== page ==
The archaeological areas in Napata and Meroe have been subjected to unprecedented threats due to the recent floods, which are areas registered within the world heritage, and Sudan called on the United Nations Educational, Scientific and Cultural Organization (UNESCO) to provide urgent assistance to protect the archaeological areas in Meroe (north of Khartoum) due to the recent floods.
This came during the meeting of Sudan’s permanent representative to UNESCO, Jubeir Ismail Jubeir, with Atoni Ramirez, UNESCO Deputy Director-General for Cultural Affairs in the French capital, Paris, according to the Sudanese News Agency.
The meeting discussed the threats to the archaeological areas of Napata and Meroe (which are areas registered within the world heritage).
Jubeir explained that the archaeological areas in Sudan are under an unprecedented threat, and called for urgent assistance from the emergency fund dedicated to protecting world heritage.
He added that the support that the organization will provide will contribute to the completion of official and popular efforts to protect the royal city in Al-Bajrawiya as well as the protection of workers at archaeological sites.
The Sudanese Antiquities and Museums Authority said, last September, that the Nile flood threatens archaeological sites in the country, and that the flood waters submerged parts of the royal bath in the ancient city of Meroe.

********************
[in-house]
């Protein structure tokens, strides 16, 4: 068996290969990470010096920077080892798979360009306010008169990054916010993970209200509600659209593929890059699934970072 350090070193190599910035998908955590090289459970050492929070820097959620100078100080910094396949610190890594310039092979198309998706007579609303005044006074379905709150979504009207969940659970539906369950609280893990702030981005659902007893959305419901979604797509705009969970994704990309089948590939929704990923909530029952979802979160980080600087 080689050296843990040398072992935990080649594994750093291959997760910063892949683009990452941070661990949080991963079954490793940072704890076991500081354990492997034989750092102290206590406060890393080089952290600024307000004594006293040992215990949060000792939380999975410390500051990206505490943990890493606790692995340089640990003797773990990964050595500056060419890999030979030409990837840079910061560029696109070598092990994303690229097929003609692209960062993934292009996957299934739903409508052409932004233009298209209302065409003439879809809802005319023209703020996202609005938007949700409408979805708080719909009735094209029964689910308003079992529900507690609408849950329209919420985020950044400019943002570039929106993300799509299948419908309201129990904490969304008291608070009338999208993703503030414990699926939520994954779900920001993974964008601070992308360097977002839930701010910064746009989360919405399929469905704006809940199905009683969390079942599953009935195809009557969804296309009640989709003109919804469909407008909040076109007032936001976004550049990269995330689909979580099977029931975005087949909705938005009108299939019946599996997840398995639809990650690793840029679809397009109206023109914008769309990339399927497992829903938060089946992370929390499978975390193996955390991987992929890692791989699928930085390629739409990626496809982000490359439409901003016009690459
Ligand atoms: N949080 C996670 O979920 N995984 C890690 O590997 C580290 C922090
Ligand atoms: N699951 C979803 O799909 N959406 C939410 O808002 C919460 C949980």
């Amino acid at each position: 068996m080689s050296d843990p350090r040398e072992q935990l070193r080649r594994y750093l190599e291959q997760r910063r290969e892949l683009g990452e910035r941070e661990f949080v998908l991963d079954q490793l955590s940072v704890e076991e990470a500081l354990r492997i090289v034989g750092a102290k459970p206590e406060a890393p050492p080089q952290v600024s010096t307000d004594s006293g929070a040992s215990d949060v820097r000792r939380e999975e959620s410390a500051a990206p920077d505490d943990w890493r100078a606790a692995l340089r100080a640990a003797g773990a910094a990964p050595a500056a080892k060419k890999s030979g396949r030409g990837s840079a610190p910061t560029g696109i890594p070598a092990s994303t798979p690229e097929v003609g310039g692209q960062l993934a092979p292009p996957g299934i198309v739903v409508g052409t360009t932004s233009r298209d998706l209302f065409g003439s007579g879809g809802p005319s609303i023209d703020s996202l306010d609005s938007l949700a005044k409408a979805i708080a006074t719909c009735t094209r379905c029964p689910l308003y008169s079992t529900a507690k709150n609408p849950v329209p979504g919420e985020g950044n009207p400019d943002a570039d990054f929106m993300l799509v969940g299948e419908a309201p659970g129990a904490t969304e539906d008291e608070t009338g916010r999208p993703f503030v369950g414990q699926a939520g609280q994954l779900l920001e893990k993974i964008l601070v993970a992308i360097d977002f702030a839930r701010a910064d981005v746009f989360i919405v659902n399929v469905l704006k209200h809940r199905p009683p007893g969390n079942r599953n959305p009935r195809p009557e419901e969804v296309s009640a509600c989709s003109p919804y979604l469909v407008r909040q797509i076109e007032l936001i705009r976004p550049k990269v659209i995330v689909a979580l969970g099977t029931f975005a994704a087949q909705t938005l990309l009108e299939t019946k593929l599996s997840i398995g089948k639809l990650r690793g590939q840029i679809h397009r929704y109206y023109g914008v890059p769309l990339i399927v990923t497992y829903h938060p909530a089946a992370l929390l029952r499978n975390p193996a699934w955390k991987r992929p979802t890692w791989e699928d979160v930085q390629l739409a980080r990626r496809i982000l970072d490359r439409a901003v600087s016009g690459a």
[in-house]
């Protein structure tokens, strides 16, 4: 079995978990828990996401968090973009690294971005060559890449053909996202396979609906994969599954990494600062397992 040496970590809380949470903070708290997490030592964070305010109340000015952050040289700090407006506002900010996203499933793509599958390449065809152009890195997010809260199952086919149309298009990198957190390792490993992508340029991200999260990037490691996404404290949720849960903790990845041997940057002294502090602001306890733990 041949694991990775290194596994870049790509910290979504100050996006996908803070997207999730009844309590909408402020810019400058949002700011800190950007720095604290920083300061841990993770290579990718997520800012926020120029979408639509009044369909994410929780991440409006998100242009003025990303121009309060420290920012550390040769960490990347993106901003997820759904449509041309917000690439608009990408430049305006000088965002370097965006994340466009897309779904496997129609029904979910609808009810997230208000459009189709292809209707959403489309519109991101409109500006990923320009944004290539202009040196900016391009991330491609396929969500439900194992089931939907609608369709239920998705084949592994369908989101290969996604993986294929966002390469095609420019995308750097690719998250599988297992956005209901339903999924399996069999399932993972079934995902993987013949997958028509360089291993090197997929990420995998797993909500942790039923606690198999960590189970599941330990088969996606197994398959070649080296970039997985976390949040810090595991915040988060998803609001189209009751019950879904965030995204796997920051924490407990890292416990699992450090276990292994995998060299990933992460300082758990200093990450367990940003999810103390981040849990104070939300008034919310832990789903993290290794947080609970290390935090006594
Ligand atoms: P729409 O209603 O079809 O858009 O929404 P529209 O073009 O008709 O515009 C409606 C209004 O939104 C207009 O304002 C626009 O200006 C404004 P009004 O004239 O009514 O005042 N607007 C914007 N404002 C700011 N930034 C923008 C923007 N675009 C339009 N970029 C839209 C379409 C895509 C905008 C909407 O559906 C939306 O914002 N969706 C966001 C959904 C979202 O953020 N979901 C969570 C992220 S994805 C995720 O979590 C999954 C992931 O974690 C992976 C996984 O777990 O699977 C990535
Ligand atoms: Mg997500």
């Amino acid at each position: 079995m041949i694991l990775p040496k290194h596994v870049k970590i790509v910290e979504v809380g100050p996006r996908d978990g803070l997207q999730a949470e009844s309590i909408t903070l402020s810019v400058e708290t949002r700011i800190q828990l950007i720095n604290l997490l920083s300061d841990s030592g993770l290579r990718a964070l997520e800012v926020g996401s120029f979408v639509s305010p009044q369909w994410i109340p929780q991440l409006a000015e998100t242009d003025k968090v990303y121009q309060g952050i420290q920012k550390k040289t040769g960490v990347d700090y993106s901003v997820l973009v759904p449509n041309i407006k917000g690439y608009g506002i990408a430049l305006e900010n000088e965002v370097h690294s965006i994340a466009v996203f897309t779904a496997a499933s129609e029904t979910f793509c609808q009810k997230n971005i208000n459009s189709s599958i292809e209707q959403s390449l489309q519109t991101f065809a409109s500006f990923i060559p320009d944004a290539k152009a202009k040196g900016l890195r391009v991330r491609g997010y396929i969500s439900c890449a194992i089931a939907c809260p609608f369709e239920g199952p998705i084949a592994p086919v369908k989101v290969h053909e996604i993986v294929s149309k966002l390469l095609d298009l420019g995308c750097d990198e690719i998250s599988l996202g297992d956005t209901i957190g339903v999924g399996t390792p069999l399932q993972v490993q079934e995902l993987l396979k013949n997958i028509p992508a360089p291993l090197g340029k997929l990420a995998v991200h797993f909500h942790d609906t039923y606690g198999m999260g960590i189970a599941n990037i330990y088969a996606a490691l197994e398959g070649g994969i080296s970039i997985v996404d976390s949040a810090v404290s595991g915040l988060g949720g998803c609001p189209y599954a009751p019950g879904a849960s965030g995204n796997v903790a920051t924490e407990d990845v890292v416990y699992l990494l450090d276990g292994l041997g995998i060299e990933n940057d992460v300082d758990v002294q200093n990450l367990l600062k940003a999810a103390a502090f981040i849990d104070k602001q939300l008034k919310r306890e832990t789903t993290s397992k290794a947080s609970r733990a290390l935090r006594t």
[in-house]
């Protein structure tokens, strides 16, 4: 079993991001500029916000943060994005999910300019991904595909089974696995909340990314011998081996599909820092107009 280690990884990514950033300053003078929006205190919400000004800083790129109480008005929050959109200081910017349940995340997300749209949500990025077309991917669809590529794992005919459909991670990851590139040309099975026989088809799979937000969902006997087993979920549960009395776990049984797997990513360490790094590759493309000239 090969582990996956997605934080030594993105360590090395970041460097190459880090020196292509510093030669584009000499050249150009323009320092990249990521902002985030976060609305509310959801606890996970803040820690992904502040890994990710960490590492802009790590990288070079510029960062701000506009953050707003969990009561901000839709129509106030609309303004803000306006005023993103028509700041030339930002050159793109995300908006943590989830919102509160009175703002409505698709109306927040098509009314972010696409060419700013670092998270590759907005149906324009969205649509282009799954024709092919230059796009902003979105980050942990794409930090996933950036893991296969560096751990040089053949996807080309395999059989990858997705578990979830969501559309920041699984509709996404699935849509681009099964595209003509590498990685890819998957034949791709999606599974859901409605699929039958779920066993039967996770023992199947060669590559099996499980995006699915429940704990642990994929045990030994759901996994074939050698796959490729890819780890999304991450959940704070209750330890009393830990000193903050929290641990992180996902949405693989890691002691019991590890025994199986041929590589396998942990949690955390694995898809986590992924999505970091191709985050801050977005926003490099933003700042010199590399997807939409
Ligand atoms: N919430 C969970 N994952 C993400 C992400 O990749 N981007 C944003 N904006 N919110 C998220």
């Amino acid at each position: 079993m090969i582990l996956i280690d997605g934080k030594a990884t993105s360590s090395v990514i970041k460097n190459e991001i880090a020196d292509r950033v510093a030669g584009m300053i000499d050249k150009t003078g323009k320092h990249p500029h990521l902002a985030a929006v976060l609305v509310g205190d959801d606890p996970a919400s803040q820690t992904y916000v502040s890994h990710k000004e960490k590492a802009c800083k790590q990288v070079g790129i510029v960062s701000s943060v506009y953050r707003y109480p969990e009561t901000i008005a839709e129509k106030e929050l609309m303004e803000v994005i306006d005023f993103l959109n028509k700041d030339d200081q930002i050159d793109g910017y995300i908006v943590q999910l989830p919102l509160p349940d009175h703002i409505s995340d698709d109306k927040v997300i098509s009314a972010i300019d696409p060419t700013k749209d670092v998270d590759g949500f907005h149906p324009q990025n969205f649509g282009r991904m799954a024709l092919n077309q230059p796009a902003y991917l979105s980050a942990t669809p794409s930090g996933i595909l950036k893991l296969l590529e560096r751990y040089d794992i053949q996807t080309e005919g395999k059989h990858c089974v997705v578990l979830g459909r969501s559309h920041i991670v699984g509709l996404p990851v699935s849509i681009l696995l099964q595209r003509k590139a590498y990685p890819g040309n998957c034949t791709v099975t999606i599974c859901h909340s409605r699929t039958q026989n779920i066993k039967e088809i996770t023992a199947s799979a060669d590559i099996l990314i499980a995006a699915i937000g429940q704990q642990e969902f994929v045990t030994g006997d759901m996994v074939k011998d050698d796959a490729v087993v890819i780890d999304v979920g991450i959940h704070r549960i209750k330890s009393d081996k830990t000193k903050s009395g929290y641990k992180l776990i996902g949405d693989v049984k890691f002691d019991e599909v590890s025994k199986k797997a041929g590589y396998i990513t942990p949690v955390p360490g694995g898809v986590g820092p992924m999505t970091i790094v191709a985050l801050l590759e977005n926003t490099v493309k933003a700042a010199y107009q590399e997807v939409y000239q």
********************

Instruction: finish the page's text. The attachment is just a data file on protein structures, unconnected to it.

The royal bath is located in the ancient city of Meroe (the capital of the Kush family, which ruled in the early 6th century BC) on the eastern bank of the Nile, about 200 km north of Khartoum.
The number of victims of floods and torrents in the country has reached 138 since the beginning of the autumn rains last June.
On the fifth of last September, the Defense and Security Council declared a state of emergency throughout the country for a period of 3 months to confront torrents and floods, and considered it a “natural disaster area.”
The autumn rainy season in Sudan starts from June and continues until October, and witnesses strong rains that cause the country to face annually floods and torrential rains.
Effects of bajrawi
The director of the French archaeological unit in Sudan, Marc May, told the French press in early September that the ancient Al-Bajrawiya area – which was in the past the capital of the Meroitic Kingdom – was threatened by flooding due to the high level of the Nile River to a record level.
The French archaeologist said that Sudanese antiquities inspectors built dams on the site with sand-filled bags, and used pumps to draw water and prevent it from destroying this antique.
According to the antiquities expert, “Never before had floods reached the royal city of Al-Bajrawiya, which is 500 meters from the course of the Nile River,” located 200 kilometers north of Khartoum.
The archaeological area of al-Bagrawiya includes the cemetery, where the famous pyramids of Meroe are, and the royal city of this central empire, which ruled from 350 BC to 350 AD, and its lands stretched in the Nile Valley for a distance of 1500 kilometers from south of Khartoum to the Egyptian border.
Minister of Culture and Information Faisal Saleh visited the royal city in Al-Bajrawiya to discuss ways to protect this site, which has been on the UNESCO World Heritage List since 2003.
According to the latest statement of the Ministry of Water and Irrigation, the level of the Nile reached 17.62 meters, a level not recorded since the river level registration processes began more than 100 years ago.